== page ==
Released: November 2013
With the rural West Country as its picturesque backdrop, James Long’s tale of an epic, ever-lasting love is both tragic and moving as it pulls you from one timeline to another. The Lives She Left Behind gets off to a slow start but eventually picks up pace as it travels to excavation sites, ancient villages and castles in pursuit of piecing together the puzzle that is its two young protagonists.
Jo Driscoll is a young girl who’s never felt ‘normal’. She goes about her days feeling unbalanced by emotions and thoughts that she can’t make sense of. To make matters worse, she’s forced to take medication that drowns out the voice she hears in her head, the kindly voice that has been her sole comfort since childhood and draws her to seek out something or someone she doesn’t know, or doesn’t remember. When she visits an excavation site in Somerset a fire ignites in the recesses of her mind which wills her to find a man called Ferney. It’s here that history starts to repeat itself and the puzzle piecing begins. The times change and the places evolve but these two souls are destined to find each other, no matter the cost.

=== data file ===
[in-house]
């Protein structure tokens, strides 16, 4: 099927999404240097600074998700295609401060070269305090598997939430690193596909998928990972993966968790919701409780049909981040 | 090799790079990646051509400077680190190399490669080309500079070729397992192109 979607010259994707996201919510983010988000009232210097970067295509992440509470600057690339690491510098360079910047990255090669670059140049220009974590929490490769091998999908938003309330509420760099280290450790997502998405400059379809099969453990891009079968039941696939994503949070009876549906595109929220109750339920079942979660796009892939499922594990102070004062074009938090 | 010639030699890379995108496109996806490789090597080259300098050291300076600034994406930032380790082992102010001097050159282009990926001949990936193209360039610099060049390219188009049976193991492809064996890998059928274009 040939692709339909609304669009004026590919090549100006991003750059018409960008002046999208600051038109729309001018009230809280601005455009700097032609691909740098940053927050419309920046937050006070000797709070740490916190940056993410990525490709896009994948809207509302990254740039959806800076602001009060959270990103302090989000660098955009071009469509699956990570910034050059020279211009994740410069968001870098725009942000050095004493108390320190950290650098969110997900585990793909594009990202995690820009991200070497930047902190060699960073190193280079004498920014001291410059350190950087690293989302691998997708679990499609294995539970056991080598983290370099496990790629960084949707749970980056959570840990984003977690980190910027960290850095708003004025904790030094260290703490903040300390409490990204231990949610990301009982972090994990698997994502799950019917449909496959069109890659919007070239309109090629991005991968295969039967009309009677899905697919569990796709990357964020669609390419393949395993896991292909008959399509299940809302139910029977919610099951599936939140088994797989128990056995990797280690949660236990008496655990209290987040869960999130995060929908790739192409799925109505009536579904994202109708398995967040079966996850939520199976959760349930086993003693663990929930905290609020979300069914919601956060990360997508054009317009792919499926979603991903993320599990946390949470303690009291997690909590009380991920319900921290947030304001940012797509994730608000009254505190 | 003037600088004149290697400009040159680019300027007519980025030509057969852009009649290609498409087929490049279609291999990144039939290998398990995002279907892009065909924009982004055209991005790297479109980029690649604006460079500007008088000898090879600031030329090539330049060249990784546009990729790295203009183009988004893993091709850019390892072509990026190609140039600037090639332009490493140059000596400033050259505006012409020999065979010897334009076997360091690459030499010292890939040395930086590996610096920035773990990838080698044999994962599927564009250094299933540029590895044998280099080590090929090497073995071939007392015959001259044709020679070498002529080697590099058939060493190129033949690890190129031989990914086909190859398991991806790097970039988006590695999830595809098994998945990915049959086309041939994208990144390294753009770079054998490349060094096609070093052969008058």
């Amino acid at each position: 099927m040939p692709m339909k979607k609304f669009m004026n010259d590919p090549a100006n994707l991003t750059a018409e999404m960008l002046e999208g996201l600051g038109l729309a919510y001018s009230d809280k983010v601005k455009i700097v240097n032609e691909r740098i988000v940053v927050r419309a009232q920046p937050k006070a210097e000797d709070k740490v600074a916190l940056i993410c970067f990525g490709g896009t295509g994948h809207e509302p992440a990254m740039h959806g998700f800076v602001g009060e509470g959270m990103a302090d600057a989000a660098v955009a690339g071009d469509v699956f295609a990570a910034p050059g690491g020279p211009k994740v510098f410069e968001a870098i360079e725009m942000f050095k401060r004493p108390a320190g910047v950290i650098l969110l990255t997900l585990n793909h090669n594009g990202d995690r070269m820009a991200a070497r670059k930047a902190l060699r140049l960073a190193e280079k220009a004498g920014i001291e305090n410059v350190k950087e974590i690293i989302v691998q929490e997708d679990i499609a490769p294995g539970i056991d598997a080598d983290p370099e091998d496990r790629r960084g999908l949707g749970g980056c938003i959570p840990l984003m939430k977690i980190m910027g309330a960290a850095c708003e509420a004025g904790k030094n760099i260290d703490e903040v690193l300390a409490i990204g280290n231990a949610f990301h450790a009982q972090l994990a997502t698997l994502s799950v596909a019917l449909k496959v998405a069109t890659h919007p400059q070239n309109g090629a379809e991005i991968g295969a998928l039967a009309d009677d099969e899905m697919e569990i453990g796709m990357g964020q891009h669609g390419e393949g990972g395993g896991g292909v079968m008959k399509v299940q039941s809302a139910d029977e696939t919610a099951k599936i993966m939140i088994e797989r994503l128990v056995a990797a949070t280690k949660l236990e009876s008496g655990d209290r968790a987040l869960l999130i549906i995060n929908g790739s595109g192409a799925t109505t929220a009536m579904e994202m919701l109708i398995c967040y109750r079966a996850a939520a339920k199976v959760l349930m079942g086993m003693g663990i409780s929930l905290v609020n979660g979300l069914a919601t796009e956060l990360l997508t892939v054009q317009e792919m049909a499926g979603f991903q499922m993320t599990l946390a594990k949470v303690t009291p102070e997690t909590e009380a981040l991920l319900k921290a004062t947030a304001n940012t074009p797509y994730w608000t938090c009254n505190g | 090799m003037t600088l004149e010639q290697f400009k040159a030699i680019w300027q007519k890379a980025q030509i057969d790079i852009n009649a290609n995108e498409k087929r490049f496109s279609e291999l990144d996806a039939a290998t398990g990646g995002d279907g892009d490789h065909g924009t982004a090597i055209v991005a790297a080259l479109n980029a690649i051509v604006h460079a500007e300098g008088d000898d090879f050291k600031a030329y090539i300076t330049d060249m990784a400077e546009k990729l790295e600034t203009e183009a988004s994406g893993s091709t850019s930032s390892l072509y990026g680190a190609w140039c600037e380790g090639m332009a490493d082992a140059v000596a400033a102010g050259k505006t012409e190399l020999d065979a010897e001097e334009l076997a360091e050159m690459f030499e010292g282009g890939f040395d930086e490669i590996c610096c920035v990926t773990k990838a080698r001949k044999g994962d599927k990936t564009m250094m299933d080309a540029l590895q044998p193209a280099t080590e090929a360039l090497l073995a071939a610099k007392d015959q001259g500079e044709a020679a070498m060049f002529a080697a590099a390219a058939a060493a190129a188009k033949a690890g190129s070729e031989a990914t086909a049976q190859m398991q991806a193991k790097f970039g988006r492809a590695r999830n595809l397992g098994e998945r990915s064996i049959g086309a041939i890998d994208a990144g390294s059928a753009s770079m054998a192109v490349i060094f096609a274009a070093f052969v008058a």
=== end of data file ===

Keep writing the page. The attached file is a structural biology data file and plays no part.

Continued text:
Following on from his previous book, Ferney, James Long continues his characters’ stories with a new set of struggles and obstacles. Though an intriguing and well written tale with rich and intense historical references, The Lives She Left Behind does suffer from a couple of set backs. The first third of the book starts and moves forward very slowly; it’s only at the halfway mark that the story really starts to take off, which might frustrate the more impatient reader.
The main characters, despite having decades of history between them, don’t seem to have the intense chemistry they should given the situation. Long does his best to describe their time-transcending relationship but it never ignites with any real passion. Perhaps the problem lies with the story centering on children, with the ever-lasting love theme translating better when experienced by adult characters. Whilst I was fascinated by their story, I felt indifferent towards Jo (Gally) and Ferney. The only character I really felt for was poor Mike Martin, whose betrayal and loss comes across so well that it flattens Ferney and Gally’s story.
As someone who hasn’t read the first book, I’d recommend reading Ferney before you read The Lives She Left Behind, if only for some context and grasp on the main characters’ back stories. If you can struggle past the slow start, you’ll get to the deeper sections and that’s where the story really comes alive. Tragedy and love are the perfect ingredients to make a timeless tale. Add in a little more excitement, both story and character wise, and this would have been a perfect novel.